While more Americans 65 and older are embracing technology, with roughly two-thirds of older citizens going online and owning smartphones, many seniors remain relatively unconnected from digital life for a variety of reasons.
According to Pew Research Center, there is a record 46 million seniors living in the United States, accounting for 15 percent of the population. And many of these seniors are embracing more digitally connected lives.
Around four in 10 (42 percent) adults ages 65 and older now report owning smartphones, up from just 18 percent in 2013. Internet use and home broadband adoption have also risen dramatically — 67 percent of seniors currently use the internet, which is a 55 percentage-point increase in just under two decades. And for the first time, half of older Americans now have broadband at home.
While there have been significant gains, many seniors have not fully embraced the digital revolution. One-third of adults ages 65 and older say they never use the internet, and roughly half (49 percent) admit they do not have home broadband services. And the number of seniors who own smartphones is 42 percentage points lower than those ages 18 to 64.
The research also shows that there are substantial differences in technology adoption based on factors such as age, household income and educational attainment. For example, 87 percent of seniors living in households earning $75,000 or more a year say they have home broadband, compared with just 27 percent of seniors whose annual household income is below $30,000.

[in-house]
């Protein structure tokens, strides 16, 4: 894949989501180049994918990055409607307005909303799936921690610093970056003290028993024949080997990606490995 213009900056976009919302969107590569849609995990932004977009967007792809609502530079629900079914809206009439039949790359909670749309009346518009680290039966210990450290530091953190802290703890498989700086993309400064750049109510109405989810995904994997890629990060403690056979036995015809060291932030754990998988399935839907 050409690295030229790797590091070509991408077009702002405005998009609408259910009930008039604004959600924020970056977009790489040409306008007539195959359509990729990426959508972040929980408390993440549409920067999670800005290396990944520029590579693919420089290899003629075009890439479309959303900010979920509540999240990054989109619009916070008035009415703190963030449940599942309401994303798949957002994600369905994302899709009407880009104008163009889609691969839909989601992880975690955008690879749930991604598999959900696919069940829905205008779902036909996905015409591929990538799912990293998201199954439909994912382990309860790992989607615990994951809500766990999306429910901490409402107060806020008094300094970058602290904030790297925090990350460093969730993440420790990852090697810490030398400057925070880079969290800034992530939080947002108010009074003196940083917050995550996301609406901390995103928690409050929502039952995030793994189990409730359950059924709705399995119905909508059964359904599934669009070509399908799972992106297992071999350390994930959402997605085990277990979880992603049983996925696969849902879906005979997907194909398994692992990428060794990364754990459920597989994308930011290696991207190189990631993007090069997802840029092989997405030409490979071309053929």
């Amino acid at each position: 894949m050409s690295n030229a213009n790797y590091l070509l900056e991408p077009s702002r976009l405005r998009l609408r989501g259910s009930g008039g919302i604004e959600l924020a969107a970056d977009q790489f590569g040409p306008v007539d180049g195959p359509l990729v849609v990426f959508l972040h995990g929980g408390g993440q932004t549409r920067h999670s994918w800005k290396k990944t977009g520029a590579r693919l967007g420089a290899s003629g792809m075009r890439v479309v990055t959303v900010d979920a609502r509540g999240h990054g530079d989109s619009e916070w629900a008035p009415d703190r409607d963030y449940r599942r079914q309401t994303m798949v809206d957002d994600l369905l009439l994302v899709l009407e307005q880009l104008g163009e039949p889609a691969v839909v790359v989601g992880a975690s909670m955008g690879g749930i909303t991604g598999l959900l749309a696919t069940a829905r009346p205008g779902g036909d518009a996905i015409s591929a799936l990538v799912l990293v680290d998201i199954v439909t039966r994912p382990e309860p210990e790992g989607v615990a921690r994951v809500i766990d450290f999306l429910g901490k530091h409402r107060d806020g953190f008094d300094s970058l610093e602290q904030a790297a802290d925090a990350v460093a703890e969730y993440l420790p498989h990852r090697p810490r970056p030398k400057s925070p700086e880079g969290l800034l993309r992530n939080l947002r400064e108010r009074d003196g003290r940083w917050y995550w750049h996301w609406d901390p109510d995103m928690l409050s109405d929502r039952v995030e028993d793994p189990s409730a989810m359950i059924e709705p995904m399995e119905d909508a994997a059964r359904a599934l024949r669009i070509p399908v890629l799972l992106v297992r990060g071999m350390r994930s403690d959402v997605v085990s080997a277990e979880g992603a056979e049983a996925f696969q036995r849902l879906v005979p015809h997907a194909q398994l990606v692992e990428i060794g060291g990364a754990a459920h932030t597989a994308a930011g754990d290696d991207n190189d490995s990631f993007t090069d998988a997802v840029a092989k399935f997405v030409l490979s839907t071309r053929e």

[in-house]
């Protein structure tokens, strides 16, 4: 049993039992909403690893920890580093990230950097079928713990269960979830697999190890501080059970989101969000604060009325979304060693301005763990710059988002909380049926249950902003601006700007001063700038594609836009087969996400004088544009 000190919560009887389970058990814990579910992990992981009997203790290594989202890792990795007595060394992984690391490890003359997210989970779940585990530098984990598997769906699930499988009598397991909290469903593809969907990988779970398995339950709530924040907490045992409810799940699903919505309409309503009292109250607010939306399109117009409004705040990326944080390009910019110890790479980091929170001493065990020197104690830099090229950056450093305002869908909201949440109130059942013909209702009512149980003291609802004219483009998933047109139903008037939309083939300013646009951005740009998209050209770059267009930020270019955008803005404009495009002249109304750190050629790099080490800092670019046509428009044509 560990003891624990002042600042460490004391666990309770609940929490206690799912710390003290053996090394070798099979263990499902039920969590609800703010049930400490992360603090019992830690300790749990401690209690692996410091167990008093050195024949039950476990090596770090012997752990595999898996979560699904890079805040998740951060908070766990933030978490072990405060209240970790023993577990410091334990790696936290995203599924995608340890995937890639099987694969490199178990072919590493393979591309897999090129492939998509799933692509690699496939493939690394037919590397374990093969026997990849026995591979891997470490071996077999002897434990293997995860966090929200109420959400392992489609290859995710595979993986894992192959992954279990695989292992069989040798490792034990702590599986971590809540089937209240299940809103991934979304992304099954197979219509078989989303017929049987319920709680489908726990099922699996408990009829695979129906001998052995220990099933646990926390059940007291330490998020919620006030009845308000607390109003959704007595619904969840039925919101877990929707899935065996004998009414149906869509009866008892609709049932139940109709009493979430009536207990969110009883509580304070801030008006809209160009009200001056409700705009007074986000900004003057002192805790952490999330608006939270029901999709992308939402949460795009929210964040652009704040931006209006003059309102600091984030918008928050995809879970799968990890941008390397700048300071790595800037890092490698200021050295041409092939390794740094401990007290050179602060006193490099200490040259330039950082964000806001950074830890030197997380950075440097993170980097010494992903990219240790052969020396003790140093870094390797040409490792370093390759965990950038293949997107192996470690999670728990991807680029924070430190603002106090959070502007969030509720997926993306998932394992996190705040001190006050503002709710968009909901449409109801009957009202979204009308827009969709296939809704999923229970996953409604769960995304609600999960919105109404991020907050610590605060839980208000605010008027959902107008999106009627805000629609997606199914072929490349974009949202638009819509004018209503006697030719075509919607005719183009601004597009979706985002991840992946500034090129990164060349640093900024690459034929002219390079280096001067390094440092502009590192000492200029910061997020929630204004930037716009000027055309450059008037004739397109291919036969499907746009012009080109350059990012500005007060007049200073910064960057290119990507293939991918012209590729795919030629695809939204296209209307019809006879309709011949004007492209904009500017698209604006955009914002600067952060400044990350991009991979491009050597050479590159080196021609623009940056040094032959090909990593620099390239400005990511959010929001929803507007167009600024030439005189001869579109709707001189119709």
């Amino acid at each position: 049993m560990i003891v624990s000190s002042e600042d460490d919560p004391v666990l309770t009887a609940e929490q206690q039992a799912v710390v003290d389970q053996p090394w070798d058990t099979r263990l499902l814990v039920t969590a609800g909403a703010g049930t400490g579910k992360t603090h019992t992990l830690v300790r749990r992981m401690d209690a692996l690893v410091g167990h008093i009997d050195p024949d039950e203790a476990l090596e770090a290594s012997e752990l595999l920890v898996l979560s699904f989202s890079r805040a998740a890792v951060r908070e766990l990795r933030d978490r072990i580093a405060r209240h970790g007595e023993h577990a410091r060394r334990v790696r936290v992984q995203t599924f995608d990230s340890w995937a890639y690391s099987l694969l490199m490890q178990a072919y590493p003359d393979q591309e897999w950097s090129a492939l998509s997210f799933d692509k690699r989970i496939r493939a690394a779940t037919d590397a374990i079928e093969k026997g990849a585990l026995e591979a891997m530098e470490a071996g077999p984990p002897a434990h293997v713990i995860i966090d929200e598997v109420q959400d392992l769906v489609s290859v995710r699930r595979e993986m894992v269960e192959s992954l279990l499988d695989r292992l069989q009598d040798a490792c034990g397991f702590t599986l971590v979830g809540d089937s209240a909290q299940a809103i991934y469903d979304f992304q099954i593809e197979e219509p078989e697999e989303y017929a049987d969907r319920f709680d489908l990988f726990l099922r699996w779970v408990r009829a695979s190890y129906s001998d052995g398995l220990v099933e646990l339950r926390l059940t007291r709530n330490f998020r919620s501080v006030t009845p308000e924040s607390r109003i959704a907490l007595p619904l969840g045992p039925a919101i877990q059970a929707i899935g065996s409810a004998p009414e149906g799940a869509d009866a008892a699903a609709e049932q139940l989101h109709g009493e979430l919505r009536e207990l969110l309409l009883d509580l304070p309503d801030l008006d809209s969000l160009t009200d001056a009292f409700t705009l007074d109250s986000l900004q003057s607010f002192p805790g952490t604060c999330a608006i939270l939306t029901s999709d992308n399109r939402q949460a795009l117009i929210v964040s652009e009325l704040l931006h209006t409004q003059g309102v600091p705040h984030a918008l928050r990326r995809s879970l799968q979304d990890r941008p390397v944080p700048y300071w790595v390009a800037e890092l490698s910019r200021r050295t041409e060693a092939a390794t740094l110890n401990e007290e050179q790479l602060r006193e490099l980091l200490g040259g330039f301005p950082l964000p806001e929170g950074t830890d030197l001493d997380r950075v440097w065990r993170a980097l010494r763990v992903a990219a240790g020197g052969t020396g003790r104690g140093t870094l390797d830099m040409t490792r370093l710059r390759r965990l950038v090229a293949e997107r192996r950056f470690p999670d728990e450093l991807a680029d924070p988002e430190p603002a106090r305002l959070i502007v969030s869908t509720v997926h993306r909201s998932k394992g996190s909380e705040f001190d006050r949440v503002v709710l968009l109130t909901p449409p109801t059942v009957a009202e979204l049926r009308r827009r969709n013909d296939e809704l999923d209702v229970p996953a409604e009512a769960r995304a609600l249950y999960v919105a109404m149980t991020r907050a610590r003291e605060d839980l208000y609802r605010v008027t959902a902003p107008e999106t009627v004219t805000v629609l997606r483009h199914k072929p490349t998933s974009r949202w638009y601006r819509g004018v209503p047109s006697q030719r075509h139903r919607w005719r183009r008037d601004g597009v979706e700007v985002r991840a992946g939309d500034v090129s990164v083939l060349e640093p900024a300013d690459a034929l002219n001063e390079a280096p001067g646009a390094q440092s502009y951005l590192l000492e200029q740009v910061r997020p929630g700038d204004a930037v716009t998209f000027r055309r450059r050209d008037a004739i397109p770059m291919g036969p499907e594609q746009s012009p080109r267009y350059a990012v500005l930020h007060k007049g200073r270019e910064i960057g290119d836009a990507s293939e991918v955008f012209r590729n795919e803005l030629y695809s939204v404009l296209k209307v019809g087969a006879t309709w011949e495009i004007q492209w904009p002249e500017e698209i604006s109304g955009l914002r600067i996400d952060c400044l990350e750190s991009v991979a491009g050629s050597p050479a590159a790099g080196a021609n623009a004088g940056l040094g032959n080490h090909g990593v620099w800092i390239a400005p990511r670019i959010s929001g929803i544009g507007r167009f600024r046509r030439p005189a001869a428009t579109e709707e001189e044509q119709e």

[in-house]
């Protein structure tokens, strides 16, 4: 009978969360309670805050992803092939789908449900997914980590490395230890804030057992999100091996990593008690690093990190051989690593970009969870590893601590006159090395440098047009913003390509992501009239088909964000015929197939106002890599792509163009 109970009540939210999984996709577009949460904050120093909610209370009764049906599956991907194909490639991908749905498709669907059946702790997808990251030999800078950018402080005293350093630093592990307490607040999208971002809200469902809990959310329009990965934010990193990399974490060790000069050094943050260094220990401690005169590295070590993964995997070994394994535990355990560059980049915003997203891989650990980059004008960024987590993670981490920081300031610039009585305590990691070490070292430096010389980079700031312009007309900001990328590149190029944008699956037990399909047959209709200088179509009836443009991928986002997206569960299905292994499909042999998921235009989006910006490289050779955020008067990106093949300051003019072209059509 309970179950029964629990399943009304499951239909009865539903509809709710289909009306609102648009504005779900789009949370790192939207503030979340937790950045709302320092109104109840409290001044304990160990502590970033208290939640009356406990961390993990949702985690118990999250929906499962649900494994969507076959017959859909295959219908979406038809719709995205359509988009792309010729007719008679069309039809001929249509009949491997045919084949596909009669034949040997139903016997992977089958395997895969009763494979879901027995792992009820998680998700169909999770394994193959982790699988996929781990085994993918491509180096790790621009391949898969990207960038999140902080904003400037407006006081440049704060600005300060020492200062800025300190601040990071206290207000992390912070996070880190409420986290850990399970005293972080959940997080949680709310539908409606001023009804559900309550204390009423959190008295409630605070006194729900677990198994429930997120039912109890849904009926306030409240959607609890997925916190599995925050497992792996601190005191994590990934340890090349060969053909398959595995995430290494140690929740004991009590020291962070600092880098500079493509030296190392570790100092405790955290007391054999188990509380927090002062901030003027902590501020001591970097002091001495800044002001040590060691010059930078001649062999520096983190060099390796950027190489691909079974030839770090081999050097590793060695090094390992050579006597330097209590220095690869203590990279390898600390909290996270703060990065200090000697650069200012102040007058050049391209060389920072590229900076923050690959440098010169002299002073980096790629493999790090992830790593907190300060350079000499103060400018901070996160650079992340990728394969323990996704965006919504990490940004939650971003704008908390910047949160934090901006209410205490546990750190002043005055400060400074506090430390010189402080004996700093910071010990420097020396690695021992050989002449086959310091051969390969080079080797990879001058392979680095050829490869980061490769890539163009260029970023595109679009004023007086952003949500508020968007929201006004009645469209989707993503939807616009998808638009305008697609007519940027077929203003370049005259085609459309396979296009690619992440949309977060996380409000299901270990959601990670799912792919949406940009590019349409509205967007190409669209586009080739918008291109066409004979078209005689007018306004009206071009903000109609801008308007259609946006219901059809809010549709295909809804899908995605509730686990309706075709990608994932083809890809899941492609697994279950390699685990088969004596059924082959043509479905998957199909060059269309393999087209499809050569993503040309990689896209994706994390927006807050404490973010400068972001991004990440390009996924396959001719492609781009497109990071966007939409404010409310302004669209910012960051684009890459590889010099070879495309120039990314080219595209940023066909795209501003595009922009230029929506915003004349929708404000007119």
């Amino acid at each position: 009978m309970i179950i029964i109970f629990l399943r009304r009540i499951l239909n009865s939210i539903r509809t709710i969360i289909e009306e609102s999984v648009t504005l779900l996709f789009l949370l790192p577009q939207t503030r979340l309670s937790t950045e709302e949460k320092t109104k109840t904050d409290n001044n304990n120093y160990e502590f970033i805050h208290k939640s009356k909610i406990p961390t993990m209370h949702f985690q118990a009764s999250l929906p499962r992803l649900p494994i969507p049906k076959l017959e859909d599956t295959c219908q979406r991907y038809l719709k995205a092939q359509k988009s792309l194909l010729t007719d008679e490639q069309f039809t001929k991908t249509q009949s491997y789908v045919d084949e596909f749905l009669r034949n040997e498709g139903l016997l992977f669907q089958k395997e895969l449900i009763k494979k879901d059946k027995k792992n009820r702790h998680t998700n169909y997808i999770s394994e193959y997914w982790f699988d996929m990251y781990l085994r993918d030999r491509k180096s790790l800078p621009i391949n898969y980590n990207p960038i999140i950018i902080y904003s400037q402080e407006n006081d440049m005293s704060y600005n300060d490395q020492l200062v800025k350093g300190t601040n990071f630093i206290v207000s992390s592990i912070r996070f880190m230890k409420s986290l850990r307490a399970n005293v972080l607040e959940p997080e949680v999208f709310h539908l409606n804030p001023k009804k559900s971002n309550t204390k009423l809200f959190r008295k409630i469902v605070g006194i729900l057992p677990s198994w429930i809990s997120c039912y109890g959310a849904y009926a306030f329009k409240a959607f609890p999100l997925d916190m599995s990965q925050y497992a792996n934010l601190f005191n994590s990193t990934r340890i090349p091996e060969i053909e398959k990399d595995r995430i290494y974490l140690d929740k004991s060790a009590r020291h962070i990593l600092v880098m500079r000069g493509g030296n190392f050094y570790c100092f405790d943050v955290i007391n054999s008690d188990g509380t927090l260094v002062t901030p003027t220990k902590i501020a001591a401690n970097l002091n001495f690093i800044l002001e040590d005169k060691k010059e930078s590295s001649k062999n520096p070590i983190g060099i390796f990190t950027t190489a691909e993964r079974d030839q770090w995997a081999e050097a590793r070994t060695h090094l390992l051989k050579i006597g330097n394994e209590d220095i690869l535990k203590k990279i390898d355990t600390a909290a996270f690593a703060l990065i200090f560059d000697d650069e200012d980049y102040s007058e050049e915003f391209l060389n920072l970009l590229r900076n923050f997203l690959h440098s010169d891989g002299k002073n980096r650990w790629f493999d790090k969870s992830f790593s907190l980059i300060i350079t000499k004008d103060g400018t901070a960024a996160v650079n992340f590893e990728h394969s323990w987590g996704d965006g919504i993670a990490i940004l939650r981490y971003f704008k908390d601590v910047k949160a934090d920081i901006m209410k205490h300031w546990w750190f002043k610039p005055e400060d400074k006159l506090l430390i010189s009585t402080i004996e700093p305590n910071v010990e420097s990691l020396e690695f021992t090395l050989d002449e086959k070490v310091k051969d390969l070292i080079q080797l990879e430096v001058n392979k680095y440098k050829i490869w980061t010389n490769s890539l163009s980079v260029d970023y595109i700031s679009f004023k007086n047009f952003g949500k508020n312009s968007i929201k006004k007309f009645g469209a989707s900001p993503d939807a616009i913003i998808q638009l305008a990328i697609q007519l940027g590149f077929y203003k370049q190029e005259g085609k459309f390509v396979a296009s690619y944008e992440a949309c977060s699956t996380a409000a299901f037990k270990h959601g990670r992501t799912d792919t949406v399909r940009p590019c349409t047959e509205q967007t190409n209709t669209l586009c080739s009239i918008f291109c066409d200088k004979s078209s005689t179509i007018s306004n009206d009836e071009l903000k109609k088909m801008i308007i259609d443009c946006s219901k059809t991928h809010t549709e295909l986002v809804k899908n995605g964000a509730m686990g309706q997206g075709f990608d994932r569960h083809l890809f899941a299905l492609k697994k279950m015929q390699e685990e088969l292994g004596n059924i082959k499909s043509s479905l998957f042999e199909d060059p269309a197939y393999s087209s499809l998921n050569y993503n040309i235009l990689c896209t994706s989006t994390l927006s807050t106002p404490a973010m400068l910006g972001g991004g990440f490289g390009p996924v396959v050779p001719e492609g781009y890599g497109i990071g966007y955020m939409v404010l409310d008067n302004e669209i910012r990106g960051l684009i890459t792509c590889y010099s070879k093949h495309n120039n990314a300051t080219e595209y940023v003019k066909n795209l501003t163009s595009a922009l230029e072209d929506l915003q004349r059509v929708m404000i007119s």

And seniors ages 65 to 69 are about twice as likely as those ages 80 and older to ever go online. In fact, these younger, relatively affluent and/or highly educated seniors are responsible for much of the recent growth in technology adoption among their population.
In addition, older adults face unique challenges when it comes to adapting to digital life, ranging from physical challenges to a lack of comfort and familiarity with technology. Some 34 percent of older internet users say they have little to no confidence in their ability to use electronic devices to perform online tasks, while 48 percent of seniors say that this statement describes them very well: “When I get a new electronic device, I usually need someone else to set it up or show me how to use it.”
Yet 58 percent of older Americans ages 65 and older say technology has had a mostly positive impact on society. And about three-quarters of internet-using seniors say they go online on a daily basis — with nearly one in 10 going online almost constantly.